So in this code i understand that "move_and_slide_with_snap()" returns the 'y' component of a Vector2D and moves the character. My question is in trying to understand the logic of the movement and why it works. Do we return the y component first and then move the character or what is the 'algorithm' of the move and slide function? As it was weird to me that we needed to return the y component of the vector at all.
Here's what's happening.
A function takes some parameters, makes some calculations, and optionally returns a value.
move_and_slide_with_snap() takes some parameters, starting with a velocity, makes some calculations, moves your characters, and it returns a modified velocity.
That modified velocity is the remainder of the character's movement after collisions like hitting the floor (can reduce the Y velocity to 0), hitting a wall (can reduce the X velocity to 0), or any other collision.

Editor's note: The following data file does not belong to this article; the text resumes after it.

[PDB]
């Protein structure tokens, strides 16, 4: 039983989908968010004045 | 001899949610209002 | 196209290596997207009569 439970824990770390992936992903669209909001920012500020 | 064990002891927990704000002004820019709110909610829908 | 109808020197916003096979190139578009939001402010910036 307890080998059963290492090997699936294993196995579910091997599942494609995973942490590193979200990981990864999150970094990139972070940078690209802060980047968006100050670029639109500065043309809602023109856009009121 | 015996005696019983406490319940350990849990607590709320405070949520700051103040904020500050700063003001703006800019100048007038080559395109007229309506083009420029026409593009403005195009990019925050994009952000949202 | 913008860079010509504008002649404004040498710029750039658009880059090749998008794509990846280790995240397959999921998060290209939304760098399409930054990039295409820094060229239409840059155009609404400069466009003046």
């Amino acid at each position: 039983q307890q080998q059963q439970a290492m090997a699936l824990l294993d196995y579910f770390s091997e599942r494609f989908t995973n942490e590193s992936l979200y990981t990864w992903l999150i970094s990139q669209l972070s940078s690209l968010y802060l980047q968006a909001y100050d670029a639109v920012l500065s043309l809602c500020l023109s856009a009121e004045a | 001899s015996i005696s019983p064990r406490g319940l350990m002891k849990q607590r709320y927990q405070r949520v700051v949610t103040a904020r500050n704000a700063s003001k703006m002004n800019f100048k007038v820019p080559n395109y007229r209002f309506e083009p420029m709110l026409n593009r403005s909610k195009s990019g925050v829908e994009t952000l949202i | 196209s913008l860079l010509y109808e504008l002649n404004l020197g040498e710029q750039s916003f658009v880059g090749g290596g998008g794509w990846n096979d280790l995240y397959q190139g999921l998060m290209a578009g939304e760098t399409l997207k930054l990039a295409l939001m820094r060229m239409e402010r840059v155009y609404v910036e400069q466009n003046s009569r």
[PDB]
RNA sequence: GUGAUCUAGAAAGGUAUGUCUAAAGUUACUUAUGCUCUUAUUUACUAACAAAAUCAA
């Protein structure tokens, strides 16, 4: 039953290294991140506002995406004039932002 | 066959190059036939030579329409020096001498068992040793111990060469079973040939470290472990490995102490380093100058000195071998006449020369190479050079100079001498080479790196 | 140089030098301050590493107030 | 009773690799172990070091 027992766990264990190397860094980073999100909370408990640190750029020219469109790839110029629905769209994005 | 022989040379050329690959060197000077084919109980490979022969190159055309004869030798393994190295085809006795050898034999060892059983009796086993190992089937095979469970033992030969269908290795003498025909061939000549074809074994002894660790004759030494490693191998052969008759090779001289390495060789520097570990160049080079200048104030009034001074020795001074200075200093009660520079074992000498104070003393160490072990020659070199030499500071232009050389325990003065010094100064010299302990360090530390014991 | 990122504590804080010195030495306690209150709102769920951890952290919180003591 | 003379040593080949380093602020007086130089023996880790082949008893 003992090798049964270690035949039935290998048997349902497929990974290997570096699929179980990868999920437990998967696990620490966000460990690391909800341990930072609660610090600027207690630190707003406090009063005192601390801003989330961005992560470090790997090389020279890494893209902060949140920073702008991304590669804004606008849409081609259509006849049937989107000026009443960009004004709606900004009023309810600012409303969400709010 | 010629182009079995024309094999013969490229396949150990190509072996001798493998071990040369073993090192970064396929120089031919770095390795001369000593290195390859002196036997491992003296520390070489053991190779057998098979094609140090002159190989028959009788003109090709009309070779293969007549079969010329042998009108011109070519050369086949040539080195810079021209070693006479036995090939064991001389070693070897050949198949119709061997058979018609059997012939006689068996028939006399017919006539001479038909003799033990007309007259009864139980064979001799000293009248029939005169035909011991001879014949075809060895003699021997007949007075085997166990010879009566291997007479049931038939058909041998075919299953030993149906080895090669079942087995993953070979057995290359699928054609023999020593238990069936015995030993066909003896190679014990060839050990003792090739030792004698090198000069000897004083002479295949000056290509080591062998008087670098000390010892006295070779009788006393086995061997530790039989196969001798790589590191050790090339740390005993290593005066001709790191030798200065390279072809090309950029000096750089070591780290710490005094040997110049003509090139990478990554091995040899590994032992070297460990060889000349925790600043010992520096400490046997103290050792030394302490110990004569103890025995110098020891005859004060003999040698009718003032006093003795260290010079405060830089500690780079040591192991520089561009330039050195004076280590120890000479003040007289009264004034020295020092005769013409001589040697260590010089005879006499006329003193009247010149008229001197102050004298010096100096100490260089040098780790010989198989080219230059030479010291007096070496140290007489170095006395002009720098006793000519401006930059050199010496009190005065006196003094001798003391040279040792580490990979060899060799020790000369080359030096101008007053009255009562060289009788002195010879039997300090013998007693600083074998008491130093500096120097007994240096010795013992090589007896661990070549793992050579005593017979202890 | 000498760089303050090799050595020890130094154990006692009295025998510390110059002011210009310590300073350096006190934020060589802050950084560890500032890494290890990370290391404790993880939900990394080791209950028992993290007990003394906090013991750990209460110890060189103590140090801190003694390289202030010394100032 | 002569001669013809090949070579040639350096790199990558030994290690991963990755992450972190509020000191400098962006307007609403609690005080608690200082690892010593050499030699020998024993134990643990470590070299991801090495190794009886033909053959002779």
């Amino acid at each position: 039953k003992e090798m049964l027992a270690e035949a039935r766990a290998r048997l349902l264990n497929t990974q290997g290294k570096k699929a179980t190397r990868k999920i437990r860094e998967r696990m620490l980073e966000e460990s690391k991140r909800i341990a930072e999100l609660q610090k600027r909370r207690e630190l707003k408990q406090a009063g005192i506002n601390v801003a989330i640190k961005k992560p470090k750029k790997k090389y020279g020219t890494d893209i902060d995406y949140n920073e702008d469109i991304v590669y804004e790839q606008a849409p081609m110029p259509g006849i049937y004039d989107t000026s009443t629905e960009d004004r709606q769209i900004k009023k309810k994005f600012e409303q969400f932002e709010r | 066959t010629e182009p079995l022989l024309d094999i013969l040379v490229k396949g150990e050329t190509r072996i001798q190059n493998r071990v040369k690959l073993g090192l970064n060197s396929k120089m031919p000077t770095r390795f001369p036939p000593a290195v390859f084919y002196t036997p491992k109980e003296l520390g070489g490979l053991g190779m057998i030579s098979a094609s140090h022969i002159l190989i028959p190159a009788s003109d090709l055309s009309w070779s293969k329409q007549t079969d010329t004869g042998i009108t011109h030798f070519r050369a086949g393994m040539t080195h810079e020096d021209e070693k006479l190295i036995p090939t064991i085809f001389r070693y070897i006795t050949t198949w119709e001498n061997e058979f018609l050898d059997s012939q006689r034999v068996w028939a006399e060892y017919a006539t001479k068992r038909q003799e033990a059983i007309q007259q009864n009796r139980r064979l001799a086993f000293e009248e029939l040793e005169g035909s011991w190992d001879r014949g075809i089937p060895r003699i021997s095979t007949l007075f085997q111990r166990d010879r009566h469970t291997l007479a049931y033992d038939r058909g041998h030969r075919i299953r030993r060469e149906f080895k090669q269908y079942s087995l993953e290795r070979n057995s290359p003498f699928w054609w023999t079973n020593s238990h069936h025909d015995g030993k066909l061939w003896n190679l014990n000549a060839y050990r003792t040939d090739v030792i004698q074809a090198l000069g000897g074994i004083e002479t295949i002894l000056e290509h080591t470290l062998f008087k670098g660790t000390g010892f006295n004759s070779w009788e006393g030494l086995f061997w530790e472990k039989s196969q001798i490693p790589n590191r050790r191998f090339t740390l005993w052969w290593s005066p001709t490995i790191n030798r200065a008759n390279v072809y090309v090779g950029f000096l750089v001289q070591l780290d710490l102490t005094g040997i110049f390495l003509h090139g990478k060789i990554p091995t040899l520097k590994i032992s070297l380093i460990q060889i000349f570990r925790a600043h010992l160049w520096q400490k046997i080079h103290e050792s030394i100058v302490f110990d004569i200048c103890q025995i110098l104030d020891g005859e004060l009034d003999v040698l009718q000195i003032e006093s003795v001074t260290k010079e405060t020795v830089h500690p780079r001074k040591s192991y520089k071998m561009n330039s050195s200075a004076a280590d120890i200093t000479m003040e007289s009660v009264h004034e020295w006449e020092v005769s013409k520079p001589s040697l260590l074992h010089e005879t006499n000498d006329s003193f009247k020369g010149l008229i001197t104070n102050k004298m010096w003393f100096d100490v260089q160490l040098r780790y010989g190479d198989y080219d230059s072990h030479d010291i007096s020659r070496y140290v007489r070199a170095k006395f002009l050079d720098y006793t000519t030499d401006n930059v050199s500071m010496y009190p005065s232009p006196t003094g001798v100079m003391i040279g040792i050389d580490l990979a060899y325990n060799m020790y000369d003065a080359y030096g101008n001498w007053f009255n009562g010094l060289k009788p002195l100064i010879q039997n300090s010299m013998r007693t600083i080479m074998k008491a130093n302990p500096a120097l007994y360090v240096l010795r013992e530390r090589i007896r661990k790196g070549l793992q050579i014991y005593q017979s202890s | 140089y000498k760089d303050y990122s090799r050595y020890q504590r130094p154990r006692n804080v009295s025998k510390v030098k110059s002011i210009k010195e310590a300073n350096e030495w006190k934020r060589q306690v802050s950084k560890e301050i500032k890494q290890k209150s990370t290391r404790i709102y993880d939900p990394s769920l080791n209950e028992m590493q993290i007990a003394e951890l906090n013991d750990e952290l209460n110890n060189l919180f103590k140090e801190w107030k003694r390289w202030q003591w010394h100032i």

The function returns that new velocity, but unless we store it in a variable, the returned value is lost.
That's why we write _velocity.y = move_and_slide_with_snap().y
The ".y" makes it so we extract the Y component of the returned velocity vector and assign it to the Y component of our _velocity variable. Now, why do we have this ".y" on either side of the equal sign?
Well, in this game, the enemies move at a fixed horizontal speed. When they hit a wall, we multiply their horizontal velocity by -1 to change their movement direction. This makes them move like the Goombas in Mario.
If we applied the returned X velocity from move_and_slide_with_snap(), when the enemies hit a wall, their X velocity would be reduced to 0, and they would stop moving entirely.
That's why we only override our _velocity.y variable.
But the important part is that the move_and_slide_with_snap() function calculates and returns a new velocity, and that, depending on your needs, you can save that value, be it entirely or just one vector component.
Thank you so much, this helps me understand it way better than before. Thank you for telling me that when a collision happens (in x or y), it can reduce (x or y) to zero. I needed to know that for it to make sense, thank you so much and I appreciate the work you put in for creating these courses :)